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Co-solvent Enhanced Lignocellulosic Fractionation (CELF): A novel | 53836
Journal of Fundamentals of Renewable Energy and Applications

Journal of Fundamentals of Renewable Energy and Applications
Open Access

ISSN: 2090-4541

+44 1300 500008

Co-solvent Enhanced Lignocellulosic Fractionation (CELF): A novel and versatile pretreatment to increase yields for biological or catalytic bio-refining


Euro-Global Summit and Expo on Biomass

August 08-09, 2016 Birmingham, UK

Charles E Wyman, Rajeev Kumar, Vanessa A Thomas, Thanh Y Nguyen and Charles M Cai

University of California, USA

Posters & Accepted Abstracts: J Fundam Renewable Energy Appl

Abstract :

Our team recently invented a novel pretreatment called Co-solvent Enhanced Lignocellulosic Fractionation (CELF) that applies renewable, water-miscible tetrahydrofuran (THF) with dilute sulfuric acid to fractionate cellulosic biomass and achieve high yields of sugars or furfural, 5-hydroxymethylfurfural and levulinic acid for biological or catalytic conversion, respectively, into fuels and chemicals. Recovering highly volatile THF for recycle from post CELF, liquid precipitates nearly pure low molecular weight lignin for its potential valorization into fuels and chemicals. For biological conversion, CELF recovers about 90% of available sugars from hemicellulose while removing similar fractions of lignin. Of note, hydrolysis of CELF solids with just 2 mg enzyme/g glucan achieves nearly theoretical glucan yields, and simultaneous saccharification and fermentation (SSF) hydrolyzes and ferments about 90% of these solidsat5 mg-enzyme g-glucan-1. Consolidated bio-processing (CBP) with Clostridium thermocellum solubilizes most CELF glucan in 1 day without external enzyme addition. Alternatively, operating CELF at more severe conditions converts about 87% of pentose sugars to furfural for catalytic conversion, and glucan-rich solids can be further reacted with dilute acid to levulinic acid at about 75% of theoretical yield or digested to glucose with high yields at very low enzyme loadings. Additionally, CELF realized similar results with agricultural residues and recalcitrant hardwoods. In addition to its potential impact in increasing yields and reducing costly enzyme loadings for biomass deconstruction to sugars, the remarkable features of CELF can also be in valuable for gaining new insights into biomass deconstruction that suggest advanced approaches to overcoming recalcitrance, the key economic obstacle to fuels and chemicals from biomass. For example, enzymes show prolonged high activity over weeks for application to CELF pretreated solids at low enzyme loadings and do not suffer from the rapid drop off in enzyme action witnessed when such low enzyme loadings are applied to pure cellulose or solids produced by dilute acid or hydrothermal pretreatments. In addition to providing more details into application of CELF pretreatment to deconstruction of cellulosic biomass, an overview will be given of process strategies that can capitalize on these unique features.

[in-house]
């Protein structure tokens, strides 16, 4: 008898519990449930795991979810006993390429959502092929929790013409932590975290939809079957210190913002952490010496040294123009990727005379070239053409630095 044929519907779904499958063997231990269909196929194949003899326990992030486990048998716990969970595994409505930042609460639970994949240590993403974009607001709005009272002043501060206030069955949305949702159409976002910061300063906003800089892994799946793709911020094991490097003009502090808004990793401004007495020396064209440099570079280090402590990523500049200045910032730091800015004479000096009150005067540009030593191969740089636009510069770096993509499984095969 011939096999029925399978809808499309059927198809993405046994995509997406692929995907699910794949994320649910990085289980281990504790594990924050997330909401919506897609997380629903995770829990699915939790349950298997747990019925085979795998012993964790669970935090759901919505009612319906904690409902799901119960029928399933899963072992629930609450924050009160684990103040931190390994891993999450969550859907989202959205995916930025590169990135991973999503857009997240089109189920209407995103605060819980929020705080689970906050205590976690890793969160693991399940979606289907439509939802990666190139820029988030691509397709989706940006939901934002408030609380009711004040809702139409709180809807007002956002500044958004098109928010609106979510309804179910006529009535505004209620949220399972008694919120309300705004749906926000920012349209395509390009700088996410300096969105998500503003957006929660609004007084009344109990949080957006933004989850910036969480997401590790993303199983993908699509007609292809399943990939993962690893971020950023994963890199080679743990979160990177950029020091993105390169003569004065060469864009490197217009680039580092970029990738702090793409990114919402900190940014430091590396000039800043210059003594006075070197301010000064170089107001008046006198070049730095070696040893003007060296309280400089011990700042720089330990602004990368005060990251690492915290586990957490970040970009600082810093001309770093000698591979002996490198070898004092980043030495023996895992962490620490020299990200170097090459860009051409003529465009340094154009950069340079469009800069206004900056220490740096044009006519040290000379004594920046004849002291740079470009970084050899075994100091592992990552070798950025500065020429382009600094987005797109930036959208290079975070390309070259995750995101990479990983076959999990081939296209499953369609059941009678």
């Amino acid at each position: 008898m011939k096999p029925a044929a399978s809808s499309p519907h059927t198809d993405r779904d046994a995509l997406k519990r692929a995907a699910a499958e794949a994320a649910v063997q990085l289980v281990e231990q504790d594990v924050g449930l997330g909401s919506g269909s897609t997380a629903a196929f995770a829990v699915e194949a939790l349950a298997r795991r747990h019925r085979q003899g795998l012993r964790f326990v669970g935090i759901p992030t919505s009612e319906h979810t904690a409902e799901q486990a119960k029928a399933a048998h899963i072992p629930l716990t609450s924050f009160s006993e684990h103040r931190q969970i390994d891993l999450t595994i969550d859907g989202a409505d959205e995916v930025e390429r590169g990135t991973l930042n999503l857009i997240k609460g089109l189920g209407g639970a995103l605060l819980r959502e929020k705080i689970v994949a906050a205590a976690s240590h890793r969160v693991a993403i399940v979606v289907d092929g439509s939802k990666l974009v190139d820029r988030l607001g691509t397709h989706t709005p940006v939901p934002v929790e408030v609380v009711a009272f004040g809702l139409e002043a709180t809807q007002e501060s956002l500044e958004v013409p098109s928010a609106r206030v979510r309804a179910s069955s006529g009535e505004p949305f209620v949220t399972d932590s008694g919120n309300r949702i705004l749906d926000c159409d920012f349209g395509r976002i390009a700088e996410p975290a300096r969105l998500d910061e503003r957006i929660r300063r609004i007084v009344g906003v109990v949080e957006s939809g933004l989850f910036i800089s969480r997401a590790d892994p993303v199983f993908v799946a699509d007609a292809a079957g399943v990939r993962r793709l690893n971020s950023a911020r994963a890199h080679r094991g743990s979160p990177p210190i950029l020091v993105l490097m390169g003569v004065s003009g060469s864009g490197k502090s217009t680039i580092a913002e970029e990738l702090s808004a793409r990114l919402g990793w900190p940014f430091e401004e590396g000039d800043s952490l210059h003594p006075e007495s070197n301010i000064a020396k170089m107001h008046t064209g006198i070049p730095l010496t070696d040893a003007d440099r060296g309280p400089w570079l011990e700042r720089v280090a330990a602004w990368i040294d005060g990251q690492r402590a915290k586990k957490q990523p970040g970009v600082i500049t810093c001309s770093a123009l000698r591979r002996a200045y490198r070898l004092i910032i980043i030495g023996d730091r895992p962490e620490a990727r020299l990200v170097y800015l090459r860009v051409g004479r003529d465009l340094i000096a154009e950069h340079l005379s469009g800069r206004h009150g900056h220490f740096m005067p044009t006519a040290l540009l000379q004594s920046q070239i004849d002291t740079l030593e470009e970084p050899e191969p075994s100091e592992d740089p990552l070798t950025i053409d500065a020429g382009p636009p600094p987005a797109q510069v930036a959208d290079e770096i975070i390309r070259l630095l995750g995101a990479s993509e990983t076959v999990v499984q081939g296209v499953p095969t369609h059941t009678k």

Biography :

Email: cewyman@engr.ucr.edu

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